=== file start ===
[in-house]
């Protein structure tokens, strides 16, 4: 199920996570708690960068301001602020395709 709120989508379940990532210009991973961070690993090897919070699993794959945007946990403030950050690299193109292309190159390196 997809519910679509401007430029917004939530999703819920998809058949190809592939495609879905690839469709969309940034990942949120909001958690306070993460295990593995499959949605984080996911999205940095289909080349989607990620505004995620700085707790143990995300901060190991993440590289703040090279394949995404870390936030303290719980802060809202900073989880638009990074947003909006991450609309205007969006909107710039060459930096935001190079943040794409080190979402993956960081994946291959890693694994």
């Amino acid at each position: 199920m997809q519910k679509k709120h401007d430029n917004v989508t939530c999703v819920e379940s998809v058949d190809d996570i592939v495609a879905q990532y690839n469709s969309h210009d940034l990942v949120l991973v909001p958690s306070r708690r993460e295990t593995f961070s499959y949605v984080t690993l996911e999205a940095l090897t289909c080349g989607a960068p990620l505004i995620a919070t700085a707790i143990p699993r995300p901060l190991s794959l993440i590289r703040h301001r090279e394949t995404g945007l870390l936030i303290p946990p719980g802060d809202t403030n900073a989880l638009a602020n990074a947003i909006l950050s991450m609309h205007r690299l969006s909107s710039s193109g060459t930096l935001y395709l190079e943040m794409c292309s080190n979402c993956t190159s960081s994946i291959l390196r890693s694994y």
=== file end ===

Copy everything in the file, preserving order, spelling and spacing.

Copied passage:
[in-house]
């Protein structure tokens, strides 16, 4: 199920996570708690960068301001602020395709 709120989508379940990532210009991973961070690993090897919070699993794959945007946990403030950050690299193109292309190159390196 997809519910679509401007430029917004939530999703819920998809058949190809592939495609879905690839469709969309940034990942949120909001958690306070993460295990593995499959949605984080996911999205940095289909080349989607990620505004995620700085707790143990995300901060190991993440590289703040090279394949995404870390936030303290719980802060809202900073989880638009990074947003909006991450609309205007969006909107710039060459930096935001190079943040794409080190979402993956960081994946291959890693694994």
């Amino acid at each position: 199920m997809q519910k679509k709120h401007d430029n917004v989508t939530c999703v819920e379940s998809v058949d190809d996570i592939v495609a879905q990532y690839n469709s969309h210009d940034l990942v949120l991973v909001p958690s306070r708690r993460e295990t593995f961070s499959y949605v984080t690993l996911e999205a940095l090897t289909c080349g989607a960068p990620l505004i995620a919070t700085a707790i143990p699993r995300p901060l190991s794959l993440i590289r703040h301001r090279e394949t995404g945007l870390l936030i303290p946990p719980g802060d809202t403030n900073a989880l638009a602020n990074a947003i909006l950050s991450m609309h205007r690299l969006s909107s710039s193109g060459t930096l935001y395709l190079e943040m794409c292309s080190n979402c993956t190159s960081s994946i291959l390196r890693s694994y």